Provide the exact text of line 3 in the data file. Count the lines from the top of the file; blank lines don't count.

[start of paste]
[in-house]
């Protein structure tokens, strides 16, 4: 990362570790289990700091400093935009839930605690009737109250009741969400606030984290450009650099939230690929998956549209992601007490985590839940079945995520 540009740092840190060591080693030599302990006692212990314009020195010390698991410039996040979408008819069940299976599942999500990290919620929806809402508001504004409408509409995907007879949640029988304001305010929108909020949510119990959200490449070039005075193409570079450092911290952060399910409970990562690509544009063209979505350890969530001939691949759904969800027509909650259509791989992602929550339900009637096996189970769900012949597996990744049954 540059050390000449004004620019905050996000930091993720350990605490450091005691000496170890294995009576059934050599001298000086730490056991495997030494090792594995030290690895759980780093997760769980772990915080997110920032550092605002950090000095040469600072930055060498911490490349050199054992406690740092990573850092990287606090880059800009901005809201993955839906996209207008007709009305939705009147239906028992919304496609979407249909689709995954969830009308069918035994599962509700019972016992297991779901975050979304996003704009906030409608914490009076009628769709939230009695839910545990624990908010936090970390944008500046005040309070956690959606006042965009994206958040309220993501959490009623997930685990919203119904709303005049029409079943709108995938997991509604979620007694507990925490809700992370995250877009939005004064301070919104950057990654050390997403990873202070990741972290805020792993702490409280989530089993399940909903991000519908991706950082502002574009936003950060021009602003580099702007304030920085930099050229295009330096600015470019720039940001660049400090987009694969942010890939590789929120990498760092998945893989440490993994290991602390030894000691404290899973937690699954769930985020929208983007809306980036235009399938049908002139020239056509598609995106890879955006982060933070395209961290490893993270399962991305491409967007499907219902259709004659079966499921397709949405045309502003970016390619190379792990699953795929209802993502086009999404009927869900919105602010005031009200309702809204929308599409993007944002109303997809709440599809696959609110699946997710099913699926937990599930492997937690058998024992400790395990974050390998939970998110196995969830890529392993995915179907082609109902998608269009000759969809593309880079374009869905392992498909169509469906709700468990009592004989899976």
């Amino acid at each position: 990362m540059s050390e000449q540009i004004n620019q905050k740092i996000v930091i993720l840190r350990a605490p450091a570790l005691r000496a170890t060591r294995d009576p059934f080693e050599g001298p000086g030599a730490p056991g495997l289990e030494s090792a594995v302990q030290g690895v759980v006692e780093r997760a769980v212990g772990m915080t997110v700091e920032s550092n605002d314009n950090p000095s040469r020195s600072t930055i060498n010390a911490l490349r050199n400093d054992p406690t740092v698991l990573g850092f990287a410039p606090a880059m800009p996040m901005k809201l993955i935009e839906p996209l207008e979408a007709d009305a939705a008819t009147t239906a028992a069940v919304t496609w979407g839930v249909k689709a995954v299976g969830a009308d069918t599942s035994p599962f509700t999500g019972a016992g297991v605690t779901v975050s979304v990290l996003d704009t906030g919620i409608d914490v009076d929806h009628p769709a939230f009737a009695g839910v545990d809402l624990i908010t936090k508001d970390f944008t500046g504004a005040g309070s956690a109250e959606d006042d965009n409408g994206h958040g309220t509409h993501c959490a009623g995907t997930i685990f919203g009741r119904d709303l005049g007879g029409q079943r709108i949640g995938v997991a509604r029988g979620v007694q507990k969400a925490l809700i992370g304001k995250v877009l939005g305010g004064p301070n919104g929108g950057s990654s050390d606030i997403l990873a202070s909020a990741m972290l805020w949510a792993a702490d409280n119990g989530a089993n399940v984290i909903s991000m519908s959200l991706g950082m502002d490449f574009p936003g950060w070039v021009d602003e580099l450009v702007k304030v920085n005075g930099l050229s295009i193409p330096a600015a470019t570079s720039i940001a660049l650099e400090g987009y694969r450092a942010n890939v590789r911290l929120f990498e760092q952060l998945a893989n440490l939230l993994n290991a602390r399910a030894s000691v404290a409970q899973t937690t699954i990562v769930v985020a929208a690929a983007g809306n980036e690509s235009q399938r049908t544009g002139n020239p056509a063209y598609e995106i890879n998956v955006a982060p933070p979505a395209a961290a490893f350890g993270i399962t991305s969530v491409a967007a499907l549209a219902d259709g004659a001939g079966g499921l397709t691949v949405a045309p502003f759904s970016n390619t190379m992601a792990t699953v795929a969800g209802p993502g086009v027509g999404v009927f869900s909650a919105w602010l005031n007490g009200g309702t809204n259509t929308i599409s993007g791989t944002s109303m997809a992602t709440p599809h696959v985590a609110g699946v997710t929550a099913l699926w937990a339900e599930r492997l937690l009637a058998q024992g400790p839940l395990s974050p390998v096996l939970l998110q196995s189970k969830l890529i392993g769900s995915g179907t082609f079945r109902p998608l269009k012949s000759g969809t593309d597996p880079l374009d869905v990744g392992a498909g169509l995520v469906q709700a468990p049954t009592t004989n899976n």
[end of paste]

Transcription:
């Amino acid at each position: 990362m540059s050390e000449q540009i004004n620019q905050k740092i996000v930091i993720l840190r350990a605490p450091a570790l005691r000496a170890t060591r294995d009576p059934f080693e050599g001298p000086g030599a730490p056991g495997l289990e030494s090792a594995v302990q030290g690895v759980v006692e780093r997760a769980v212990g772990m915080t997110v700091e920032s550092n605002d314009n950090p000095s040469r020195s600072t930055i060498n010390a911490l490349r050199n400093d054992p406690t740092v698991l990573g850092f990287a410039p606090a880059m800009p996040m901005k809201l993955i935009e839906p996209l207008e979408a007709d009305a939705a008819t009147t239906a028992a069940v919304t496609w979407g839930v249909k689709a995954v299976g969830a009308d069918t599942s035994p599962f509700t999500g019972a016992g297991v605690t779901v975050s979304v990290l996003d704009t906030g919620i409608d914490v009076d929806h009628p769709a939230f009737a009695g839910v545990d809402l624990i908010t936090k508001d970390f944008t500046g504004a005040g309070s956690a109250e959606d006042d965009n409408g994206h958040g309220t509409h993501c959490a009623g995907t997930i685990f919203g009741r119904d709303l005049g007879g029409q079943r709108i949640g995938v997991a509604r029988g979620v007694q507990k969400a925490l809700i992370g304001k995250v877009l939005g305010g004064p301070n919104g929108g950057s990654s050390d606030i997403l990873a202070s909020a990741m972290l805020w949510a792993a702490d409280n119990g989530a089993n399940v984290i909903s991000m519908s959200l991706g950082m502002d490449f574009p936003g950060w070039v021009d602003e580099l450009v702007k304030v920085n005075g930099l050229s295009i193409p330096a600015a470019t570079s720039i940001a660049l650099e400090g987009y694969r450092a942010n890939v590789r911290l929120f990498e760092q952060l998945a893989n440490l939230l993994n290991a602390r399910a030894s000691v404290a409970q899973t937690t699954i990562v769930v985020a929208a690929a983007g809306n980036e690509s235009q399938r049908t544009g002139n020239p056509a063209y598609e995106i890879n998956v955006a982060p933070p979505a395209a961290a490893f350890g993270i399962t991305s969530v491409a967007a499907l549209a219902d259709g004659a001939g079966g499921l397709t691949v949405a045309p502003f759904s970016n390619t190379m992601a792990t699953v795929a969800g209802p993502g086009v027509g999404v009927f869900s909650a919105w602010l005031n007490g009200g309702t809204n259509t929308i599409s993007g791989t944002s109303m997809a992602t709440p599809h696959v985590a609110g699946v997710t929550a099913l699926w937990a339900e599930r492997l937690l009637a058998q024992g400790p839940l395990s974050p390998v096996l939970l998110q196995s189970k969830l890529i392993g769900s995915g179907t082609f079945r109902p998608l269009k012949s000759g969809t593309d597996p880079l374009d869905v990744g392992a498909g169509l995520v469906q709700a468990p049954t009592t004989n899976n």